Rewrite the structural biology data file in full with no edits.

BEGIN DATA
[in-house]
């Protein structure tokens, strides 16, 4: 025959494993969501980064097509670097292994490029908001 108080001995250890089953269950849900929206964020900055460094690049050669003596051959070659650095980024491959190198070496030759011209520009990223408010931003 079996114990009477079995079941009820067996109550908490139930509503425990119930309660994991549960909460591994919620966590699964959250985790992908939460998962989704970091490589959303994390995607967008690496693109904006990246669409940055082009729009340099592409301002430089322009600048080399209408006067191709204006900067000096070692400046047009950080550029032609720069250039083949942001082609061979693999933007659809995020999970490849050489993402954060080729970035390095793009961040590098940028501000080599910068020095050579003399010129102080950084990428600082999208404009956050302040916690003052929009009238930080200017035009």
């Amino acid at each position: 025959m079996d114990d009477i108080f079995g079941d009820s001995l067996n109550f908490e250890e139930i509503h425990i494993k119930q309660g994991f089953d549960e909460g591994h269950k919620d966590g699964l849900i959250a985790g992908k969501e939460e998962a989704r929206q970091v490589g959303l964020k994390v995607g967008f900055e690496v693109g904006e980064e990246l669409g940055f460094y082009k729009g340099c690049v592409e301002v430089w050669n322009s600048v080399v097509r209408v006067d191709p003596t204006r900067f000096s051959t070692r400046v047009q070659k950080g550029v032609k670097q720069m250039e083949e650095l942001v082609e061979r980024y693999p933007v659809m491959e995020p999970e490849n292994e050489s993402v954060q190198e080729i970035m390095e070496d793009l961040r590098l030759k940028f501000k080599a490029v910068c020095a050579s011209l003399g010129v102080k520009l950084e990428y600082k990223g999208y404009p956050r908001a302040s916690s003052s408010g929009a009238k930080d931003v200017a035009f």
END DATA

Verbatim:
[in-house]
């Protein structure tokens, strides 16, 4: 025959494993969501980064097509670097292994490029908001 108080001995250890089953269950849900929206964020900055460094690049050669003596051959070659650095980024491959190198070496030759011209520009990223408010931003 079996114990009477079995079941009820067996109550908490139930509503425990119930309660994991549960909460591994919620966590699964959250985790992908939460998962989704970091490589959303994390995607967008690496693109904006990246669409940055082009729009340099592409301002430089322009600048080399209408006067191709204006900067000096070692400046047009950080550029032609720069250039083949942001082609061979693999933007659809995020999970490849050489993402954060080729970035390095793009961040590098940028501000080599910068020095050579003399010129102080950084990428600082999208404009956050302040916690003052929009009238930080200017035009």
């Amino acid at each position: 025959m079996d114990d009477i108080f079995g079941d009820s001995l067996n109550f908490e250890e139930i509503h425990i494993k119930q309660g994991f089953d549960e909460g591994h269950k919620d966590g699964l849900i959250a985790g992908k969501e939460e998962a989704r929206q970091v490589g959303l964020k994390v995607g967008f900055e690496v693109g904006e980064e990246l669409g940055f460094y082009k729009g340099c690049v592409e301002v430089w050669n322009s600048v080399v097509r209408v006067d191709p003596t204006r900067f000096s051959t070692r400046v047009q070659k950080g550029v032609k670097q720069m250039e083949e650095l942001v082609e061979r980024y693999p933007v659809m491959e995020p999970e490849n292994e050489s993402v954060q190198e080729i970035m390095e070496d793009l961040r590098l030759k940028f501000k080599a490029v910068c020095a050579s011209l003399g010129v102080k520009l950084e990428y600082k990223g999208y404009p956050r908001a302040s916690s003052s408010g929009a009238k930080d931003v200017a035009f």